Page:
CROSS-REFERENCE TO RELATED APPLICATIONS

This application is a national stage application of International Application No. PCT/JP2013/007074 entitled "Antenna" filed on Dec. 3, 2013, which claims priority to Japanese Application No. 2013-008172 filed on Jan. 21, 2013, the disclosures of which are hereby incorporated by reference in their entirety.

TECHNICAL FIELD

The present invention relates to an antenna.

BACKGROUND ART

Side-lobe characteristics which are required for antennas used in radio systems, such as point-to-point, are specified in international standards, and it is necessary to suppress the side lobe level to be lower than a predetermined level. Typical international standards are ETSI (European Telecommunications Standards Institute) standards.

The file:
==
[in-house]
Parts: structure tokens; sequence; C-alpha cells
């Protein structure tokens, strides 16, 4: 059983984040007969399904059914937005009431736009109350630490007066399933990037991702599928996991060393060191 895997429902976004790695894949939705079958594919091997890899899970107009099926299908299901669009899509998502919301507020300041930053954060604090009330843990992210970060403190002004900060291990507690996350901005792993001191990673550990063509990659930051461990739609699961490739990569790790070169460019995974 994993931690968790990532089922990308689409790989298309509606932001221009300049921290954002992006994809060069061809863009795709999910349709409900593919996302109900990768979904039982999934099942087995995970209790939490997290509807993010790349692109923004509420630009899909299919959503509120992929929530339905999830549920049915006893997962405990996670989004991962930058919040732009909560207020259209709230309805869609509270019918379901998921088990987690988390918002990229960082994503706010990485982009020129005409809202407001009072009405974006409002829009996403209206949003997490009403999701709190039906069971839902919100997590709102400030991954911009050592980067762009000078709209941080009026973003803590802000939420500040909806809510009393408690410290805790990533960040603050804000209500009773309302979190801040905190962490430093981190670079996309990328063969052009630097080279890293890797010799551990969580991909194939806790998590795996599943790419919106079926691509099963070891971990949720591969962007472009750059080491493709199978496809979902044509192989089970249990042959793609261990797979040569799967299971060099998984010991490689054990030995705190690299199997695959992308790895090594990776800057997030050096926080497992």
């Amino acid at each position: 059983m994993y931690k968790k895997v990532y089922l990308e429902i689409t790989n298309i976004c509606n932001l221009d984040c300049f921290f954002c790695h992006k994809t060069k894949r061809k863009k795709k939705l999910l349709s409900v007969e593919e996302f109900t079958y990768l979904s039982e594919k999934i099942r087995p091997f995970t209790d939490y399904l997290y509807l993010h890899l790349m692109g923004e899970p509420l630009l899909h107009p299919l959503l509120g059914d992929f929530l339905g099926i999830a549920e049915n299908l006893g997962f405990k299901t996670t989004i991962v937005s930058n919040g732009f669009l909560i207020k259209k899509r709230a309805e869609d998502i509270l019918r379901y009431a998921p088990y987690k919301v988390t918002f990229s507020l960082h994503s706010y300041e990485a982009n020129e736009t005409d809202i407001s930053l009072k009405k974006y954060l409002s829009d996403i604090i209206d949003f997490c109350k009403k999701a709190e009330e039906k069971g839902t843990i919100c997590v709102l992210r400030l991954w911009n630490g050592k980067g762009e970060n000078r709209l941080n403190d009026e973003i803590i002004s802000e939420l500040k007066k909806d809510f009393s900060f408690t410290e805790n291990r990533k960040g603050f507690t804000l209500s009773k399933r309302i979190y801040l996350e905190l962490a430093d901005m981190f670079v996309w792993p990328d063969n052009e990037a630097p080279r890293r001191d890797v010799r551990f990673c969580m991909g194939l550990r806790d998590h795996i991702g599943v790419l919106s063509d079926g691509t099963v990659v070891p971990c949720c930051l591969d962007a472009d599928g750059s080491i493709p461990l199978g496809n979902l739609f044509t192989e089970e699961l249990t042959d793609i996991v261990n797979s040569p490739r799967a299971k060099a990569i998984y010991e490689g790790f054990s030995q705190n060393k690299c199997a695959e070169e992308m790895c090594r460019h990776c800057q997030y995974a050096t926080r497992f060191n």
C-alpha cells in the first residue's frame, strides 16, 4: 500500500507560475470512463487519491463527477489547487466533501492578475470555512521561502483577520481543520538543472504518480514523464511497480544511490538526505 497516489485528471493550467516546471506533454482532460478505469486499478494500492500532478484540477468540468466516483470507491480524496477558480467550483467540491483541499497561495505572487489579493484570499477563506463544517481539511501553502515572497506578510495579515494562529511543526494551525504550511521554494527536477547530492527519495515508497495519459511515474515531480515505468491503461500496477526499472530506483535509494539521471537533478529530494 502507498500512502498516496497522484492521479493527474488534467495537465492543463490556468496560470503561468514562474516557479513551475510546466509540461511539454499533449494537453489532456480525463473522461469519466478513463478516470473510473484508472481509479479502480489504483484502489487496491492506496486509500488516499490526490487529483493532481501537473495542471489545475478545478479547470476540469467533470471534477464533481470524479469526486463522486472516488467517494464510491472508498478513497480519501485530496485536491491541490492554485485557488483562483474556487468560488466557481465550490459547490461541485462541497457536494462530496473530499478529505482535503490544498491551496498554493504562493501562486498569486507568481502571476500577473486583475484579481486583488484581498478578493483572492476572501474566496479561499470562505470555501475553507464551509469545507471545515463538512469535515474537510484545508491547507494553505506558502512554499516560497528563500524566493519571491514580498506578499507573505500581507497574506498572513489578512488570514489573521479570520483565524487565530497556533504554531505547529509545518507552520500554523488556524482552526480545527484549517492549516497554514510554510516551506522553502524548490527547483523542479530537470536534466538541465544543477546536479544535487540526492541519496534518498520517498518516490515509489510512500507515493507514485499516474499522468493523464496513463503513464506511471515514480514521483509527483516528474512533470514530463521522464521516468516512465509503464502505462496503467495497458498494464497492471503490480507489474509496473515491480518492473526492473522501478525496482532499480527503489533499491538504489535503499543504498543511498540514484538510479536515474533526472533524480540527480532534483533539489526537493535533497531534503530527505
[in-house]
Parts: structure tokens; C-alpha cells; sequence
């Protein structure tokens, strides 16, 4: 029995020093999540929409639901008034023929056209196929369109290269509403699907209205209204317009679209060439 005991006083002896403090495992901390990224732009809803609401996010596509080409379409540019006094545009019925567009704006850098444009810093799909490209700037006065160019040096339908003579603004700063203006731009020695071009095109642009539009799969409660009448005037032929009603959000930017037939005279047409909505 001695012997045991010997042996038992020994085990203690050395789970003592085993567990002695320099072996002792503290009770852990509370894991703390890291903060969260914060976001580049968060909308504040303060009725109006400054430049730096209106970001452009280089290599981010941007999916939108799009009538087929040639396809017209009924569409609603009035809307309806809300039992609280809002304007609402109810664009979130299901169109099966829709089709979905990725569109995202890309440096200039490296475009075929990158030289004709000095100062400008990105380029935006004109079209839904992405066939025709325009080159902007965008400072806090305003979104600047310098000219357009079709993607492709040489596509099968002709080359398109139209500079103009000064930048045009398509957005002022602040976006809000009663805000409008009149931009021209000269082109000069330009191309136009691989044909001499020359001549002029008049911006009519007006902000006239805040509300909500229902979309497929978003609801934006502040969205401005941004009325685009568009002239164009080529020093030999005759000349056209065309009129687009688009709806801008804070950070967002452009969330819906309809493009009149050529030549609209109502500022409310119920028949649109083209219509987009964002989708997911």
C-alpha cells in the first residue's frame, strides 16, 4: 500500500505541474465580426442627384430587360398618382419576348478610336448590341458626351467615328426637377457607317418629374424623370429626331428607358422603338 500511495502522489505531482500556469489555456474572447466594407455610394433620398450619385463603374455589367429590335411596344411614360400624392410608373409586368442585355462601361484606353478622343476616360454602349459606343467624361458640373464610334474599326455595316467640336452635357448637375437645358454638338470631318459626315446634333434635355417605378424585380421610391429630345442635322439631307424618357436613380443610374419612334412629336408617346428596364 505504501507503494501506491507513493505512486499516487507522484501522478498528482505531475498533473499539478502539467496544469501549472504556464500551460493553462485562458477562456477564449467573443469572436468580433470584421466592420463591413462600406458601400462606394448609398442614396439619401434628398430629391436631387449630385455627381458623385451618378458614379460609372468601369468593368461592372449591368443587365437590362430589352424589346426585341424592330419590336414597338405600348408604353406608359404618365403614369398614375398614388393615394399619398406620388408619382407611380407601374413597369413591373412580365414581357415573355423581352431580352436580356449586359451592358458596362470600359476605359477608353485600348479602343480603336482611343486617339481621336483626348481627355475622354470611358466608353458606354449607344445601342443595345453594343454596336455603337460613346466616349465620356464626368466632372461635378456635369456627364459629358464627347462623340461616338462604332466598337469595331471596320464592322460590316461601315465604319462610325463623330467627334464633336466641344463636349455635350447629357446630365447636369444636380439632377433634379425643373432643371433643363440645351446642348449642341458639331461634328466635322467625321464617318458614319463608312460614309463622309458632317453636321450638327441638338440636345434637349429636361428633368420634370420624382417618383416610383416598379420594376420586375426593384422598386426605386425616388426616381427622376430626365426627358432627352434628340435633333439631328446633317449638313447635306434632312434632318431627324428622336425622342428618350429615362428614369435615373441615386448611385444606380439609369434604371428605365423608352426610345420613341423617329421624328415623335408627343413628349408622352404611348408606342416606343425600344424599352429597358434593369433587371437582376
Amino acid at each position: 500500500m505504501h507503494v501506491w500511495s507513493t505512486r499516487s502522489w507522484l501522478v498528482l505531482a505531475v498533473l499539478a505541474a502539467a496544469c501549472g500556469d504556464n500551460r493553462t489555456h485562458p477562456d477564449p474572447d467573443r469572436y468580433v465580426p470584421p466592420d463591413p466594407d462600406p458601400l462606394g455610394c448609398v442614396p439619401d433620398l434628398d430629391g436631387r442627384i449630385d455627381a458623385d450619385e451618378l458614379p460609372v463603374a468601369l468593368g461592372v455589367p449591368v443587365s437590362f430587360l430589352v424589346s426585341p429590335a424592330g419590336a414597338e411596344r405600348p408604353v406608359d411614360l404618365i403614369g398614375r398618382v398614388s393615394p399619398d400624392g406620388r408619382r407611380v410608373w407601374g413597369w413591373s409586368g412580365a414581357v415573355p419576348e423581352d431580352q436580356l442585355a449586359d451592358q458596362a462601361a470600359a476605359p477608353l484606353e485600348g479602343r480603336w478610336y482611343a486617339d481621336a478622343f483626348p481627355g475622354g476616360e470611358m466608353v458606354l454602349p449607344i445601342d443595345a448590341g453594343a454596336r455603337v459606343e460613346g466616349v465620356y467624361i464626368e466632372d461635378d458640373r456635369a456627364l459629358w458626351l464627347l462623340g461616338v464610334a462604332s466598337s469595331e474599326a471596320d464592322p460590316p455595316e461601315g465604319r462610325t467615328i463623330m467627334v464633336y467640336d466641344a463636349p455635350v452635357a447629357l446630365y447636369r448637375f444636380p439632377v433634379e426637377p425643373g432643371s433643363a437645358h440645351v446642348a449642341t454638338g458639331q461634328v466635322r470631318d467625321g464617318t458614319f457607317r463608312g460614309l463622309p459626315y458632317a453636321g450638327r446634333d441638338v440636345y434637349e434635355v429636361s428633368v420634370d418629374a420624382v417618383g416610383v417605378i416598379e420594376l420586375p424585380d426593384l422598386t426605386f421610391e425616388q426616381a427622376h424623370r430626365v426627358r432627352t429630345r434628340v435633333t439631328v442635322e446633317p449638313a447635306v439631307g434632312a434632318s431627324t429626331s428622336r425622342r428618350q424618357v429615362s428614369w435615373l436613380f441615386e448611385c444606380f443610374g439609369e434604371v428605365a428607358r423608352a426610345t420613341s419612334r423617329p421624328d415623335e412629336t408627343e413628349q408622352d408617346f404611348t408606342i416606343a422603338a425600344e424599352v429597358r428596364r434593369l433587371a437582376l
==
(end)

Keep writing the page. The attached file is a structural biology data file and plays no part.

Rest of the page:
A parabola antenna is generally used as an antenna for point-to-point communication. However, when the parabola antenna satisfies the side-lobe standards, the thickness of the antenna increases, which results in an increase in the size of the entire apparatus. For this reason, a planar antenna is desired.

In a millimeter wave band, a planar antenna including a waveguide with a transmission loss lower than that of a microstrip line is used. As a configuration of such a planar antenna, a configuration in which horn antennas are arranged in an array is known (Patent Literature 1). Patent Literature 1 proposes a planar antenna in which horn antennas are arranged in a square lattice. This antenna is characterized by including a box horn at which each horn antenna has a step-like change in shape.